United States District Court, N.D. Alabama, Middle Division
L. MAZE UNITED STATES DISTRICT JUDGE
Butcher Industrial Finishings, Inc. (“Butcher”)
shuttered its business in March 2017, (at least) two of its
partners were left holding the bag: plaintiff RPG Receivables
Purchase Group (“RPG”) and defendant WKW Erbsloeh
North America (“WKW”). There is no genuine,
material dispute that WKW holds the heavier bag of losses;
thus, WKW is entitled to summary judgment.
a Pell City, Alabama, business that supplies car parts to BMW
for use in BMW's X5 SUV. Before 2016, WKW finished
certain trim pieces by using a “black anodized”
process. BMW, however, preferred a black painted finish and
was willing to pay more for painted parts. WKW was not
equipped to paint the pieces; so, in January 2016, WKW
contracted with Ontario-based Butcher to receive WKW's
unfinished trim pieces, paint them black, and then return
them to WKW for ultimate shipping to BMW (“the Supply
Agreement”). Relevant here, the Supply Agreement
required Butcher to (a) ensure that it could timely produce
the agreed-upon capacities of painted parts (see
Supply Agreement §8.1), and (b) give WKW six
months-notice before terminating the Agreement. See
Supply Agreement §10.1.
December 2016, Butcher assigned its accounts receivable to
RPG, meaning that RPG collected the monies owed Butcher under
the Supply Agreement.
March 8, 2017-without the requisite six-month notice-Butcher
informed WKW that it was shutting down its operation. Butcher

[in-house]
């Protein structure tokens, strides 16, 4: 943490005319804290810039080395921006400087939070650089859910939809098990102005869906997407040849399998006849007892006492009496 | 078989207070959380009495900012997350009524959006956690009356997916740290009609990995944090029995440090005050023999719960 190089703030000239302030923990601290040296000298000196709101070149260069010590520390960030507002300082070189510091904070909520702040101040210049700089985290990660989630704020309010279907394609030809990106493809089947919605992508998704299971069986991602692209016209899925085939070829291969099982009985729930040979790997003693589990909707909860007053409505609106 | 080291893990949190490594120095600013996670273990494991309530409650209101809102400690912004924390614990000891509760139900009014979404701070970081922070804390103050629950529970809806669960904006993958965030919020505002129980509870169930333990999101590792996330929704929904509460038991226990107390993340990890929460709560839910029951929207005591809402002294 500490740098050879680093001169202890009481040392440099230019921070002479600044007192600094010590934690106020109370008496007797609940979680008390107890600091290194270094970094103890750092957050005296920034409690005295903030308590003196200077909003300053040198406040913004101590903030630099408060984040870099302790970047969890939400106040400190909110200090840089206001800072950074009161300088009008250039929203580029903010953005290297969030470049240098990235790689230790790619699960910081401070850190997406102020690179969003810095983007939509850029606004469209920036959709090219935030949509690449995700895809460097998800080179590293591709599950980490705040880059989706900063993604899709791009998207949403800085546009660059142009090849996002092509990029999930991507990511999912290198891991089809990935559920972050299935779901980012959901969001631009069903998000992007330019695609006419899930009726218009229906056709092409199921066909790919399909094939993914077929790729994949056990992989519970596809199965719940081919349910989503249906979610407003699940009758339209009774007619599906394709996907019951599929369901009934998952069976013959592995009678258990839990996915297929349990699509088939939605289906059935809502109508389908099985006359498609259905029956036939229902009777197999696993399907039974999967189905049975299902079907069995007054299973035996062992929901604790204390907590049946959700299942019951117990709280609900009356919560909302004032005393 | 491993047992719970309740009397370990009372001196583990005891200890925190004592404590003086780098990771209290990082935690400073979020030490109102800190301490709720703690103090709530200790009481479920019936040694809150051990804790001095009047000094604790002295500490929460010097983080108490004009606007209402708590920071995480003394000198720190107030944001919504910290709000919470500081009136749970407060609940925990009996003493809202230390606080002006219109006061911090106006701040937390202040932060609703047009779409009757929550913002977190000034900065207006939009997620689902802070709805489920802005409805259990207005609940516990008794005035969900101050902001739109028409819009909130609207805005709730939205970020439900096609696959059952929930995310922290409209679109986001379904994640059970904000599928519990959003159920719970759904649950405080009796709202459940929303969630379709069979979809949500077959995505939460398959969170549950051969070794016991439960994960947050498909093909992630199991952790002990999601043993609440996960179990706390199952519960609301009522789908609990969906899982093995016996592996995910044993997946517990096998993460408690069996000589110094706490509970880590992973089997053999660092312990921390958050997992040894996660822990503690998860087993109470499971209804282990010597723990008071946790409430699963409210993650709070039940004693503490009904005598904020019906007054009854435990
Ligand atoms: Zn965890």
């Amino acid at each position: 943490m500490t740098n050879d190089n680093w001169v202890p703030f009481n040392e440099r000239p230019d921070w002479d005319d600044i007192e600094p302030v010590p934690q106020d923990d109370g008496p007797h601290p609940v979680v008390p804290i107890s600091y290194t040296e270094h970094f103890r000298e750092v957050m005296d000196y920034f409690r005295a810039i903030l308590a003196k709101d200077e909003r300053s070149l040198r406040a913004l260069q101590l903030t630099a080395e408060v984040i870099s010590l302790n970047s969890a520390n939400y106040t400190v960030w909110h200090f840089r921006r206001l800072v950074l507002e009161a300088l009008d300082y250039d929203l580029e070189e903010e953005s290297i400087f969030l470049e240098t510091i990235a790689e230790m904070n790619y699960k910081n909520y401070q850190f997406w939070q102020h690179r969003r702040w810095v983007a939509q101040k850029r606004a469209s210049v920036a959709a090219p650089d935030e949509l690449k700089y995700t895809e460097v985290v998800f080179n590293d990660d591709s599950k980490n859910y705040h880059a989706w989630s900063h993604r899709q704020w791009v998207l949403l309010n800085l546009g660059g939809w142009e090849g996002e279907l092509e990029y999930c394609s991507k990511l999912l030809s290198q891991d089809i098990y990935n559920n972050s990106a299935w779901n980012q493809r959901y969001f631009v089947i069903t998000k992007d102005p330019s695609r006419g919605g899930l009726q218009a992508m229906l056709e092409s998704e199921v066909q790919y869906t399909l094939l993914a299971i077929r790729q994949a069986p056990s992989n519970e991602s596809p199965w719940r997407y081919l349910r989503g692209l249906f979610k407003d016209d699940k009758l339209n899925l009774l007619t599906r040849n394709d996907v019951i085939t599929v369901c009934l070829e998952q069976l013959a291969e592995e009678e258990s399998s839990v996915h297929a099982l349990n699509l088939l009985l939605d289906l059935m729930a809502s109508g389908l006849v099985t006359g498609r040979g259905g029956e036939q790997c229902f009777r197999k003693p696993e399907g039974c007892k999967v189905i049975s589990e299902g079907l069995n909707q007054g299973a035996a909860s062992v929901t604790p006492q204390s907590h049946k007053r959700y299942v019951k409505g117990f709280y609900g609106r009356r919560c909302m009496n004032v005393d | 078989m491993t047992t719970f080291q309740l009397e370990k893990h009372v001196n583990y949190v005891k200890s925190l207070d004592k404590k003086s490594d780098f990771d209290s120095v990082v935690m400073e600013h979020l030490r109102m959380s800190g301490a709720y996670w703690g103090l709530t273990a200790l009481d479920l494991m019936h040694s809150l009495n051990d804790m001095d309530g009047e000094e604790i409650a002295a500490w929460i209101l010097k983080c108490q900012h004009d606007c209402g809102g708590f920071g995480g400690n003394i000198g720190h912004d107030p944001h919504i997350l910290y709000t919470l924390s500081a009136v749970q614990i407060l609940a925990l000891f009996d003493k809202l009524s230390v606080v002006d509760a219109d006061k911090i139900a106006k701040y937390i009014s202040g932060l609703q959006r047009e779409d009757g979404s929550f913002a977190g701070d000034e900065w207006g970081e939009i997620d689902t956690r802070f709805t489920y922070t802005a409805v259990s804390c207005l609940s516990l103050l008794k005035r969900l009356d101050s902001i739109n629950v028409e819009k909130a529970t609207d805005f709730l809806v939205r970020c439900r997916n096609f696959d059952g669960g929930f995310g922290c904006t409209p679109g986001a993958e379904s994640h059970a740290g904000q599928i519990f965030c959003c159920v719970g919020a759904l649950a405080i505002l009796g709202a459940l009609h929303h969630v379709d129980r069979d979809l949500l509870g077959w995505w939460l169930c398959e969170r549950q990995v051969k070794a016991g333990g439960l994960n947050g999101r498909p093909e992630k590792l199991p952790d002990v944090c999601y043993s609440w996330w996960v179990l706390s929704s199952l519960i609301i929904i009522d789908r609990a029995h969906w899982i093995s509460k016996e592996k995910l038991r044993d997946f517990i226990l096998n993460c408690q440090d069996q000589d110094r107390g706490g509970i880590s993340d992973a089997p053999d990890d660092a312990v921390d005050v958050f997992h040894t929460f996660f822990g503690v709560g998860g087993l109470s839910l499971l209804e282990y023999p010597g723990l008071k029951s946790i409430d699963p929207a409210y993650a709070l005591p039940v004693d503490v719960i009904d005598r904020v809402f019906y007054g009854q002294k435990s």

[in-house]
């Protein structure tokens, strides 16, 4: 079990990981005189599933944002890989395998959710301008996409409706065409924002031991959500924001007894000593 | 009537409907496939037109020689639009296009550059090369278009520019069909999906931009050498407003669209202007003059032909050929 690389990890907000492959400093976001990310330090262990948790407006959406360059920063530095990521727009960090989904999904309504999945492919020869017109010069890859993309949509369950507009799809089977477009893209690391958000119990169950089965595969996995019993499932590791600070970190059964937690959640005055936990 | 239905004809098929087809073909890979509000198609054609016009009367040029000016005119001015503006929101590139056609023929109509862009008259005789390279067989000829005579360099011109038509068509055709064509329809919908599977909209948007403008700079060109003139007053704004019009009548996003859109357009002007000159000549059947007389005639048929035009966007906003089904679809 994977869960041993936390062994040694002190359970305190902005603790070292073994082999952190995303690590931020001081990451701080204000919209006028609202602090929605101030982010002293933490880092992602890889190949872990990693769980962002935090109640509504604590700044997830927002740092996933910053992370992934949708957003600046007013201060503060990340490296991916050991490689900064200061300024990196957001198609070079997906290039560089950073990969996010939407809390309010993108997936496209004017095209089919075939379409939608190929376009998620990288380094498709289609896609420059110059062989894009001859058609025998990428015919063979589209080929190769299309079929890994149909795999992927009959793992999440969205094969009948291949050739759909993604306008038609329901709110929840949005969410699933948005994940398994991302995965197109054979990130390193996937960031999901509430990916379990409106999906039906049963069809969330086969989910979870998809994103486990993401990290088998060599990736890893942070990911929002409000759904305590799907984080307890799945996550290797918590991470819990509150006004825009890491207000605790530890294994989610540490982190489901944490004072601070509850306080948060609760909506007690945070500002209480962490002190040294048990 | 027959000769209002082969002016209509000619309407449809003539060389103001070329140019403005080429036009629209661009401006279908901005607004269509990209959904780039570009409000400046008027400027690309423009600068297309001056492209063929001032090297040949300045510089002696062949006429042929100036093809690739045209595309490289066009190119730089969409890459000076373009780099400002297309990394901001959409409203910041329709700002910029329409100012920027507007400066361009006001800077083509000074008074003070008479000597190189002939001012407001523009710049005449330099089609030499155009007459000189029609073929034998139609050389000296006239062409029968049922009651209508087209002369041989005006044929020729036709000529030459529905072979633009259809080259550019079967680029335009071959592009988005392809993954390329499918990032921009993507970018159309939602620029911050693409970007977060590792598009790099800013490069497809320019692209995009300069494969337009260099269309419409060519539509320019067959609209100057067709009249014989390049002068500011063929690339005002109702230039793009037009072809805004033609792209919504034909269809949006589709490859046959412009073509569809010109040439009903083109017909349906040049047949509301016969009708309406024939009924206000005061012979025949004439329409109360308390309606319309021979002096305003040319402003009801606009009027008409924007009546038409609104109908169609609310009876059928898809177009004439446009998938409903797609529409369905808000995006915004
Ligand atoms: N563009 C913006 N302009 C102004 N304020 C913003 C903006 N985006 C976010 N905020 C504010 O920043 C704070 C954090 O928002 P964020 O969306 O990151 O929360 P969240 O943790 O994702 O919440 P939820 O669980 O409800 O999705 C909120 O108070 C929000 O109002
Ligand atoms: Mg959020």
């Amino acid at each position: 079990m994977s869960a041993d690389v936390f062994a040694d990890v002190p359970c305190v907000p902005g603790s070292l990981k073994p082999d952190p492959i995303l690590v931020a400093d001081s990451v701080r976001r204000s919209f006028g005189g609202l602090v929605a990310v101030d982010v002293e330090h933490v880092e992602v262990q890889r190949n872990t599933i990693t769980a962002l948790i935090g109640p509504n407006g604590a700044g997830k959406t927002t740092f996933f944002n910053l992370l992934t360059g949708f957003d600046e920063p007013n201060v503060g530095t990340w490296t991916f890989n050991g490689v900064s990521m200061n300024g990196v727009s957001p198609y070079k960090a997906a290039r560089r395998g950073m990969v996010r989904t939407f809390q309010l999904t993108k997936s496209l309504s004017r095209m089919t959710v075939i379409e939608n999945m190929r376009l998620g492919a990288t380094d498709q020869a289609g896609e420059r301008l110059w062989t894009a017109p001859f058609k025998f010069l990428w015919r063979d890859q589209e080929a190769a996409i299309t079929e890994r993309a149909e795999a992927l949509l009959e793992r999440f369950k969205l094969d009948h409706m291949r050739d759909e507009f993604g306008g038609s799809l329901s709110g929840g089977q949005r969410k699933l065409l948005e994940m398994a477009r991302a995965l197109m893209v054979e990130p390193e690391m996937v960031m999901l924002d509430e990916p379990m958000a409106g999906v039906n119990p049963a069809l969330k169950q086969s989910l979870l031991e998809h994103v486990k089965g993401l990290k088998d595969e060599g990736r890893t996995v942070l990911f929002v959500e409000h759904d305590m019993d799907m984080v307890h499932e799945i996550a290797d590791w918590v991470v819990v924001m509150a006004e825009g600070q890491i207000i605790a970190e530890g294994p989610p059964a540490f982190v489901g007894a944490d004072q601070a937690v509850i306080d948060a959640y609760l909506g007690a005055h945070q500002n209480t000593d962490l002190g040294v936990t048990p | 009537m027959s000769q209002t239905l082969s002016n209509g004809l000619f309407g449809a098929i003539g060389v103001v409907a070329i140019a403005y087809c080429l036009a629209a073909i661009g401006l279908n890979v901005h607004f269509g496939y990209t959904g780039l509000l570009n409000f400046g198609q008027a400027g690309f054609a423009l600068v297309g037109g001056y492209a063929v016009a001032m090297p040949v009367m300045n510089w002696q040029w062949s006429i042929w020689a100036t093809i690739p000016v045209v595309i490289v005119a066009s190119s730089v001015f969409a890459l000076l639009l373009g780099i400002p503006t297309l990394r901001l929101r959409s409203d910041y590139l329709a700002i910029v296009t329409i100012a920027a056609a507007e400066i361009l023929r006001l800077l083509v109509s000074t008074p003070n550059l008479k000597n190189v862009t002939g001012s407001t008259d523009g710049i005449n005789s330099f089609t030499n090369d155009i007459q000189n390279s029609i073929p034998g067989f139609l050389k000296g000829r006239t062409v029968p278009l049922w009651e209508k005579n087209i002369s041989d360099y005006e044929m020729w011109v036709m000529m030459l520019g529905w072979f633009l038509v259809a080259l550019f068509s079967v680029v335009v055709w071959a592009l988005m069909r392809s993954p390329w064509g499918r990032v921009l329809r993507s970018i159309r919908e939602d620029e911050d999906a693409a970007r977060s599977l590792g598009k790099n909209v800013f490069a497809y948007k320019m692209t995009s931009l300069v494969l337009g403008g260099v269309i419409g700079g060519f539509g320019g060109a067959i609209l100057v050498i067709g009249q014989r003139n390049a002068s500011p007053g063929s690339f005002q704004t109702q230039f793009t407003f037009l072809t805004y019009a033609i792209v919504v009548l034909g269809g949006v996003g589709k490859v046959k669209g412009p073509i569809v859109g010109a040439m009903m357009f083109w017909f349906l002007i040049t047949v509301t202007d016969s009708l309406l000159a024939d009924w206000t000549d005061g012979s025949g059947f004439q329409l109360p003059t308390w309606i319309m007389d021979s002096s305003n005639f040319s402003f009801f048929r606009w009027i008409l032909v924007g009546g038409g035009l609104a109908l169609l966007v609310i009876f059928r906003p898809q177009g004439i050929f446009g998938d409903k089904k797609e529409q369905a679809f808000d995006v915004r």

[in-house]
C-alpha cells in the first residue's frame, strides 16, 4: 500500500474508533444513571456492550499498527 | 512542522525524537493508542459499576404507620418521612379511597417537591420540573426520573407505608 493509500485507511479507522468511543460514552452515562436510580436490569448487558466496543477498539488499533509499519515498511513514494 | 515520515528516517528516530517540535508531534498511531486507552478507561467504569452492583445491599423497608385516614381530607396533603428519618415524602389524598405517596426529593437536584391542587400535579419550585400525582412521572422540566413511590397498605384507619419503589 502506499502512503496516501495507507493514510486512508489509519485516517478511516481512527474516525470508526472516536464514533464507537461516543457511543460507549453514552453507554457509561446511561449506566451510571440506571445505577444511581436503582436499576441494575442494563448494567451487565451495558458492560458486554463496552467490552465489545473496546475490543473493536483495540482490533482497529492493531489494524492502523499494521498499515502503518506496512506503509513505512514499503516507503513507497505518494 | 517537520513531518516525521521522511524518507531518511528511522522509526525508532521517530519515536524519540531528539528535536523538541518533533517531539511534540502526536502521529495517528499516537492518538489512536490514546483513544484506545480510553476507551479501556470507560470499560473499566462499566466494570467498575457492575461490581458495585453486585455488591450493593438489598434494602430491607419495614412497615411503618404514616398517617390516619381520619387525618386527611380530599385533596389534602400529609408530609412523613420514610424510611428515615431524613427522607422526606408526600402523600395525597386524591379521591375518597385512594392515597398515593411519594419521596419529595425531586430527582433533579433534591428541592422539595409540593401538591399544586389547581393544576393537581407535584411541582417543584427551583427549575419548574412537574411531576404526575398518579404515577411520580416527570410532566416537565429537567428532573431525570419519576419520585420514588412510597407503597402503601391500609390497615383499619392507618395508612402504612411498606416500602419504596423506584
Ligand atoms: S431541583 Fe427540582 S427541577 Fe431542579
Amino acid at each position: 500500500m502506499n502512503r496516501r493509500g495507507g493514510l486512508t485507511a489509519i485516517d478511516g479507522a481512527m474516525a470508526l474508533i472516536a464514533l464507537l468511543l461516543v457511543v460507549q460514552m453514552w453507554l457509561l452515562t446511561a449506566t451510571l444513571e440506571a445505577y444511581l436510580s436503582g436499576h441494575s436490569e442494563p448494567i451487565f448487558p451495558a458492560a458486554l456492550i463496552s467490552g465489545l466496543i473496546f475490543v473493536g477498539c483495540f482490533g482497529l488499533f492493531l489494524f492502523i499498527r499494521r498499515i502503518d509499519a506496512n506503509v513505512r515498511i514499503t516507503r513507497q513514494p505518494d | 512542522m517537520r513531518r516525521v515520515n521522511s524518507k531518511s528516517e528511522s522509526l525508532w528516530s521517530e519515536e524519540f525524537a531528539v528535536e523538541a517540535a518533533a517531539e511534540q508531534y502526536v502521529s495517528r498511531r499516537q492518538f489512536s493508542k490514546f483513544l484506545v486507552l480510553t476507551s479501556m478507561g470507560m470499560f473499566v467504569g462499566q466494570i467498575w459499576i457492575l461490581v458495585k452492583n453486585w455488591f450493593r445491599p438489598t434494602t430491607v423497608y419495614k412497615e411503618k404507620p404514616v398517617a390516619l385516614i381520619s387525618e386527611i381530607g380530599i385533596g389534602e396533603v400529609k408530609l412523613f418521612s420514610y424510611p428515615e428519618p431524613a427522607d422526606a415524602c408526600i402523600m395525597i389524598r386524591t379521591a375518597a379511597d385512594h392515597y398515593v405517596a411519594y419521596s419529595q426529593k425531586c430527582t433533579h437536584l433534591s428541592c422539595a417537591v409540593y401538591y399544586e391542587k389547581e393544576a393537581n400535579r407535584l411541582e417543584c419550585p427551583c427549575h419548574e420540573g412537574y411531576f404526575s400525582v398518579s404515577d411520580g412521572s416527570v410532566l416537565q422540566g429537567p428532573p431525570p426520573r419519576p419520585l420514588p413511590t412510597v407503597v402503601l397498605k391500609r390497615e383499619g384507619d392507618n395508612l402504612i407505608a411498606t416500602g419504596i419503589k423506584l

invoiced WKW in the amount of $468, 991.99 for the work it
had performed up to point.
Butcher's assignee, RPG filed the present case to recover
the $468, 991.99 that Butcher invoiced WKW. In defense, WKW
claims that it lost more than $1.4 million due to
Butcher's abrupt closure and that the Supply Agreement
allows WKW to “set off” its losses from the
amount it was invoiced-meaning that WKW owes Butcher nothing.
Both parties have moved for summary judgment.
state law governs the Court's review of the Supply
Agreement. See Supply Agreement § 12.1 (choice
of law provision).
judgment is appropriate when there is no genuine issue of
material fact and the moving party is entitled to judgment as
a matter of law. Fed.R.Civ.P. 56(a). A dispute is genuine
only “if the evidence is such that a reasonable jury
could return a verdict for the non-moving party.”
Anderson v. Liberty Lobby, Inc., 477 U.S. 242, 248
key points are undisputed: (1) WKW owed Butcher $468, 991.99
for work done before the shutdown; (2) against that amount,
the Supply Agreement allows WKW to set-off the amount of
monies WKW validly claims against Butcher; and, (3) the
Supply Agreement's terms apply to RPG, as Butcher's
assignee. See Doc. 36-1 at 30, §16(d)
(“Buyer may set-off against amounts payable to Seller
any indebtedness or claim which Buyer or its affiliates may
have against Seller or its affiliates”); Ala. Code
§ 7-9A-404(a)(1) (“the rights of an assignee are
subject to all terms of the agreement between the account
debtor and assignor”).
result, this case boils down to how much WKW may set off
against RPG's claim for $468, 991.99. WKW claims that the
undisputed facts establish a set-off that exceeds $1.4
million. RPG disagrees. Because the parties' motions seek
summary judgment, the pertinent question is therefore: Is
there a genuine issue of material fact whether WKW is
entitled to set off more than $468, 991.99?
motion for summary judgment, WKW claims that it presented